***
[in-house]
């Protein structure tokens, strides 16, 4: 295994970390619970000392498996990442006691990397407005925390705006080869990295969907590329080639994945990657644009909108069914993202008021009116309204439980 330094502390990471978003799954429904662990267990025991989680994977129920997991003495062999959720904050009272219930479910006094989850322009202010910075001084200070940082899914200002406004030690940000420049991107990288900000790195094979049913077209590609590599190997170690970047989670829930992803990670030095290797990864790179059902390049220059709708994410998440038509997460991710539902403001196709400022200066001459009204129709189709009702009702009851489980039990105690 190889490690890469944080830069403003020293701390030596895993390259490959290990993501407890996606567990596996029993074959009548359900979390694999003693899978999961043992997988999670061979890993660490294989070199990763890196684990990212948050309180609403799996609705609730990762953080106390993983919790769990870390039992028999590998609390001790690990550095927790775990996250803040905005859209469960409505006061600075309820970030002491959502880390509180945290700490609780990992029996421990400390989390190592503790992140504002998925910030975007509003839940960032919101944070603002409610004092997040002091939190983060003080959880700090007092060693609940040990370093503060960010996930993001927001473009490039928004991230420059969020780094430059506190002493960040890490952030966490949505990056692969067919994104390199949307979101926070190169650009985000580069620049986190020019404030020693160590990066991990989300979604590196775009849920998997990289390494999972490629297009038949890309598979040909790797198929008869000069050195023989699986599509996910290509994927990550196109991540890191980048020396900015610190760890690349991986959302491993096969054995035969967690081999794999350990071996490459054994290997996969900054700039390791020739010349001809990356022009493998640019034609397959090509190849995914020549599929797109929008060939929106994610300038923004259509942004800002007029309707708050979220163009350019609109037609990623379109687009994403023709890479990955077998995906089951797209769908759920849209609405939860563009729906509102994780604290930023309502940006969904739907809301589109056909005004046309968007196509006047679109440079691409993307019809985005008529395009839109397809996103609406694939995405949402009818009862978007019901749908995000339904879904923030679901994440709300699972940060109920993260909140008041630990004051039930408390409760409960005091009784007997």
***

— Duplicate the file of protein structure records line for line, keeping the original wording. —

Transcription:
[in-house]
């Protein structure tokens, strides 16, 4: 295994970390619970000392498996990442006691990397407005925390705006080869990295969907590329080639994945990657644009909108069914993202008021009116309204439980 330094502390990471978003799954429904662990267990025991989680994977129920997991003495062999959720904050009272219930479910006094989850322009202010910075001084200070940082899914200002406004030690940000420049991107990288900000790195094979049913077209590609590599190997170690970047989670829930992803990670030095290797990864790179059902390049220059709708994410998440038509997460991710539902403001196709400022200066001459009204129709189709009702009702009851489980039990105690 190889490690890469944080830069403003020293701390030596895993390259490959290990993501407890996606567990596996029993074959009548359900979390694999003693899978999961043992997988999670061979890993660490294989070199990763890196684990990212948050309180609403799996609705609730990762953080106390993983919790769990870390039992028999590998609390001790690990550095927790775990996250803040905005859209469960409505006061600075309820970030002491959502880390509180945290700490609780990992029996421990400390989390190592503790992140504002998925910030975007509003839940960032919101944070603002409610004092997040002091939190983060003080959880700090007092060693609940040990370093503060960010996930993001927001473009490039928004991230420059969020780094430059506190002493960040890490952030966490949505990056692969067919994104390199949307979101926070190169650009985000580069620049986190020019404030020693160590990066991990989300979604590196775009849920998997990289390494999972490629297009038949890309598979040909790797198929008869000069050195023989699986599509996910290509994927990550196109991540890191980048020396900015610190760890690349991986959302491993096969054995035969967690081999794999350990071996490459054994290997996969900054700039390791020739010349001809990356022009493998640019034609397959090509190849995914020549599929797109929008060939929106994610300038923004259509942004800002007029309707708050979220163009350019609109037609990623379109687009994403023709890479990955077998995906089951797209769908759920849209609405939860563009729906509102994780604290930023309502940006969904739907809301589109056909005004046309968007196509006047679109440079691409993307019809985005008529395009839109397809996103609406694939995405949402009818009862978007019901749908995000339904879904923030679901994440709300699972940060109920993260909140008041630990004051039930408390409760409960005091009784007997």